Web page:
There has been controversy on whether working memory (WM) contents automatically guide attention. The present study tried to replicate the effect of WM-based attentional capture using an adaption of Downing's (2000) paradigm, in which WM and attentional capture were combined. Subjects were presented with an attention display containing two objects, one of which could be precued by a matching item being held in WM. As measured by a probe discrimination task, the memory-matching object had a privileged status to capture attention regardless of the stimulus onset asynchronies between the memory cue and the attention display, even when there was absolutely no benefit for subjects to bias attention in favour of the memory match. These results suggest that WM contents guide attention in an involuntary manner. The implications of current findings for understanding of WM effects on visual selection are discussed.
Keywords: working memory, attentional capture, automaticity
Because there are usually much more stimuli in the scene than the limited capacity visual system can process at any moment, visual attention selects only a minority of them for further processing. Many models of attention in visual search suggest that working memory (WM) contents play an important role in the guidance of visual attention (e.g., Bundesen, 1990; Desimone & Duncan, 1995; Duncan & Humphreys, 1989; Wolfe, 1994). The target template held in WM serves to bias attention in a top-down manner to process target-like objects in the visual scene. Singleunit recording studies provide the strongest evidence for the maintenance of target template in WM and its key role in the guidance of attention during visual search (e.g., Chelazzi, Miller, Duncan, & Desimone, 1993, 2001). For example, Chelazzi et al. (1993) recorded neural activity in the temporal lobe of monkeys while they performed a delayed match-to-sample task. Chelazzi et al. found that the neurons coded for the target maintained an elevated firing rate during the delay interval. This was interpreted as evidence that the target template was being actively held in WM during the retention interval. Also, the target template provides a bias signal to the neurons that perform perceptual analysis, inducing a competitive advantage for neurons that selectively respond to the target.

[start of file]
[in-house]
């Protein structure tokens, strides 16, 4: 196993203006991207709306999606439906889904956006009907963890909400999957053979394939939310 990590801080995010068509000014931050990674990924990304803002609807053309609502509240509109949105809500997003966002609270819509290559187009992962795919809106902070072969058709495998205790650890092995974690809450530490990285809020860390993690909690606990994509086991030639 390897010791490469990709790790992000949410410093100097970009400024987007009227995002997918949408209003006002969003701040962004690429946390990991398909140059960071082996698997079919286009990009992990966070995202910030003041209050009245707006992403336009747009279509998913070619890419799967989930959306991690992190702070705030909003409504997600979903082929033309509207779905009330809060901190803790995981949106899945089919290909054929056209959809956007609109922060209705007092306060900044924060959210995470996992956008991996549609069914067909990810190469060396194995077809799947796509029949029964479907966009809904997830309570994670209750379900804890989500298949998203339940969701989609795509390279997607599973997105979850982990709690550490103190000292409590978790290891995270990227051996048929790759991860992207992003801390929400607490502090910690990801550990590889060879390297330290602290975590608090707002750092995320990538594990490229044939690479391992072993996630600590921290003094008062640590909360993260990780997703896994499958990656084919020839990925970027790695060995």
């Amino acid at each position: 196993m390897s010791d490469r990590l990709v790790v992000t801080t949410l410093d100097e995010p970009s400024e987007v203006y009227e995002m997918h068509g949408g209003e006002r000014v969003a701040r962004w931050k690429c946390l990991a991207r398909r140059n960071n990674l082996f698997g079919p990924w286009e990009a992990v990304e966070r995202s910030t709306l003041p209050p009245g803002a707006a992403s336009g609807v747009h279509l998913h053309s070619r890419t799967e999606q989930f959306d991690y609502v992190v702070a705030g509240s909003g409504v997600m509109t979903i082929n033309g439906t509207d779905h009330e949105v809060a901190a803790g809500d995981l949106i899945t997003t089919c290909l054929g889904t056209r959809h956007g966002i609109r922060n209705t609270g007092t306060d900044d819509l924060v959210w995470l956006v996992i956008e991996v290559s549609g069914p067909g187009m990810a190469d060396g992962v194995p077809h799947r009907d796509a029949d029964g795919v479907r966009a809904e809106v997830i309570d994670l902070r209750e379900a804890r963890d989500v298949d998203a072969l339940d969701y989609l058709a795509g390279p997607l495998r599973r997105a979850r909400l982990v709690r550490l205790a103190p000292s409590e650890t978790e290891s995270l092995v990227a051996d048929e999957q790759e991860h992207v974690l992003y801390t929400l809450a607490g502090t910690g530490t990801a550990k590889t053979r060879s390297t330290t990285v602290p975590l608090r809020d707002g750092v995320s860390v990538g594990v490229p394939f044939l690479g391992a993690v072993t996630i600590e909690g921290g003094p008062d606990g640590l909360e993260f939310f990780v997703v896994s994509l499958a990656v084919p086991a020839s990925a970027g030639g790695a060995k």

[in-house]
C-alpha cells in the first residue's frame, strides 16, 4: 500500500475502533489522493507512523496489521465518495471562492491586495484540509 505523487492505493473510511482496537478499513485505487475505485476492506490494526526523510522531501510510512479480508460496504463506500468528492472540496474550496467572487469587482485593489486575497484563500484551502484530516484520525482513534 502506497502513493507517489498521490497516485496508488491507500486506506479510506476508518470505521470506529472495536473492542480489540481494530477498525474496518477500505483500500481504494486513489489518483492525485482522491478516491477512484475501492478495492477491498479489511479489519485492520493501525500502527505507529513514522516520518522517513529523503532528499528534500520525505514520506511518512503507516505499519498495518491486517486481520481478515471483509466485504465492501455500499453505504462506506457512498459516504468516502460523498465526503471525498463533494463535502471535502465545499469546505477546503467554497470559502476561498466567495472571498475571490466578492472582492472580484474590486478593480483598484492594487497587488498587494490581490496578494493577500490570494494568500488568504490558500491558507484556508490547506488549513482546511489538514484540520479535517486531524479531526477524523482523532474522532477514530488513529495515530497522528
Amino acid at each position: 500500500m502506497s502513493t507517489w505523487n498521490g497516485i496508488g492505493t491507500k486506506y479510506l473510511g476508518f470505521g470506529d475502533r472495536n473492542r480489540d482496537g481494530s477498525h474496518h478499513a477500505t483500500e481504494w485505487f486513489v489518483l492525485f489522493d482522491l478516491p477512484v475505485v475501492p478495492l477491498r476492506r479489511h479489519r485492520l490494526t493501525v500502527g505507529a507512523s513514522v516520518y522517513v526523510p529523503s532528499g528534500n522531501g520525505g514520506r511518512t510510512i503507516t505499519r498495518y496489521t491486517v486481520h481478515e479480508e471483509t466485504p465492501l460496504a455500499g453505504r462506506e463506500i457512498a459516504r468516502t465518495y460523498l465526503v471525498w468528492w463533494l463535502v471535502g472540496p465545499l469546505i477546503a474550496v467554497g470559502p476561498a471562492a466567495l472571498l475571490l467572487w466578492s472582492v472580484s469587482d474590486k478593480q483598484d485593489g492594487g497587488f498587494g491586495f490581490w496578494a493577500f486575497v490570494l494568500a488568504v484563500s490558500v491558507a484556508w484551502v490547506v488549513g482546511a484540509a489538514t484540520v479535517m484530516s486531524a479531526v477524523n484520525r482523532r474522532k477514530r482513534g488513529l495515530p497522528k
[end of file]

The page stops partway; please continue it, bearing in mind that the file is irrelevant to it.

Items held in WM should be deliberately used by observers to bias the allocation of attention when they are related to the target of the task at hand. However, what will happen when the memory items match the task-irrelevant stimuli (memory-matching distractors)? Do the memory-matching distractors involuntarily capture attention? Previous studies testing effects of WM on attention have reported contradictory findings. Some researchers have reported that the contents of WM guided attention in an involuntary fashion (e.g., Downing, 2000; Soto, Heinke, Humphreys, & Blanco, 2005). On the other hand, Woodman and Luck (2007) argued that WM did not automatically guide attention, but rather, WM contents could be used in a flexible manner according to their relationship with the search task at hand. The present study aimed to replicate the automatic effect of WM on visual selection using a task paradigm similar to that used by Downing (2000).
In the first experiment of Downing's (2000) study, participants were shown a face at the beginning of each trial and were instructed to hold it in WM throughout the trial. After the offset of the memory face, two prime faces were simultaneously presented, one of which matched the memory face and the other novel. This was followed by a probe briefly presented at the location of one of the previous prime faces. The results showed that performance was faster to the probe at the location of the memory-matching face than to the probe at the location of the nonmatching face. Since participants were told that the two prime faces were task irrelevant, Downing suggested that this pattern of results reflected the automatic guidance of visual spatial attention from WM. …